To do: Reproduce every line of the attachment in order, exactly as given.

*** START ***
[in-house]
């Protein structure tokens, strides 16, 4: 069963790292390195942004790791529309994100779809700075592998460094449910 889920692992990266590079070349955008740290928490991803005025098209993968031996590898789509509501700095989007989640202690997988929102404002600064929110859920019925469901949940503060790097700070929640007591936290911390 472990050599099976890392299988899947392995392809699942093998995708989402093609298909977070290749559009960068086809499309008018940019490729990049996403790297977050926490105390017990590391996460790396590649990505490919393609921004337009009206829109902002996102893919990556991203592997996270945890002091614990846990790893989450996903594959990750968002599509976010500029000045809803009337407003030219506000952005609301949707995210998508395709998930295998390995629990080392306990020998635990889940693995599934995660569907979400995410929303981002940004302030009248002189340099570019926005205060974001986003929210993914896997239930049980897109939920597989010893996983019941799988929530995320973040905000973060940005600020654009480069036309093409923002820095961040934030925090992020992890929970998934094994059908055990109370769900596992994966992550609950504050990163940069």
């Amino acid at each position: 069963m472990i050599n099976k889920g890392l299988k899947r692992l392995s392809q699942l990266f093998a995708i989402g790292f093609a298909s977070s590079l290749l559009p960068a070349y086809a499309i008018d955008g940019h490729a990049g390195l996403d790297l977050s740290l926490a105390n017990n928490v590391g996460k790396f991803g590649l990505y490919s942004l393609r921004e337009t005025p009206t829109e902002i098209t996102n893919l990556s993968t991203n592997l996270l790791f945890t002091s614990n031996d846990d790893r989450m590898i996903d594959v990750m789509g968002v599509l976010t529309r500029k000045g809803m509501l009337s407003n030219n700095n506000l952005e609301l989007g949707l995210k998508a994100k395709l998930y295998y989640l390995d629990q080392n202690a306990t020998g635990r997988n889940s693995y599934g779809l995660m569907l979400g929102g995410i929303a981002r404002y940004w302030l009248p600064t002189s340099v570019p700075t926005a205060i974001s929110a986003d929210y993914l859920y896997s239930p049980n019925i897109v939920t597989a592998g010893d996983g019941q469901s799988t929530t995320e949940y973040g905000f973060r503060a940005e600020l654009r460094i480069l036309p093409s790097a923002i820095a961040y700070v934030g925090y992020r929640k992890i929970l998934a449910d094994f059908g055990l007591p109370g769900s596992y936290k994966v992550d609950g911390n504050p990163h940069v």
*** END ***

[in-house]
């Protein structure tokens, strides 16, 4: 069963790292390195942004790791529309994100779809700075592998460094449910 889920692992990266590079070349955008740290928490991803005025098209993968031996590898789509509501700095989007989640202690997988929102404002600064929110859920019925469901949940503060790097700070929640007591936290911390 472990050599099976890392299988899947392995392809699942093998995708989402093609298909977070290749559009960068086809499309008018940019490729990049996403790297977050926490105390017990590391996460790396590649990505490919393609921004337009009206829109902002996102893919990556991203592997996270945890002091614990846990790893989450996903594959990750968002599509976010500029000045809803009337407003030219506000952005609301949707995210998508395709998930295998390995629990080392306990020998635990889940693995599934995660569907979400995410929303981002940004302030009248002189340099570019926005205060974001986003929210993914896997239930049980897109939920597989010893996983019941799988929530995320973040905000973060940005600020654009480069036309093409923002820095961040934030925090992020992890929970998934094994059908055990109370769900596992994966992550609950504050990163940069």
């Amino acid at each position: 069963m472990i050599n099976k889920g890392l299988k899947r692992l392995s392809q699942l990266f093998a995708i989402g790292f093609a298909s977070s590079l290749l559009p960068a070349y086809a499309i008018d955008g940019h490729a990049g390195l996403d790297l977050s740290l926490a105390n017990n928490v590391g996460k790396f991803g590649l990505y490919s942004l393609r921004e337009t005025p009206t829109e902002i098209t996102n893919l990556s993968t991203n592997l996270l790791f945890t002091s614990n031996d846990d790893r989450m590898i996903d594959v990750m789509g968002v599509l976010t529309r500029k000045g809803m509501l009337s407003n030219n700095n506000l952005e609301l989007g949707l995210k998508a994100k395709l998930y295998y989640l390995d629990q080392n202690a306990t020998g635990r997988n889940s693995y599934g779809l995660m569907l979400g929102g995410i929303a981002r404002y940004w302030l009248p600064t002189s340099v570019p700075t926005a205060i974001s929110a986003d929210y993914l859920y896997s239930p049980n019925i897109v939920t597989a592998g010893d996983g019941q469901s799988t929530t995320e949940y973040g905000f973060r503060a940005e600020l654009r460094i480069l036309p093409s790097a923002i820095a961040y700070v934030g925090y992020r929640k992890i929970l998934a449910d094994f059908g055990l007591p109370g769900s596992y936290k994966v992550d609950g911390n504050p990163h940069v």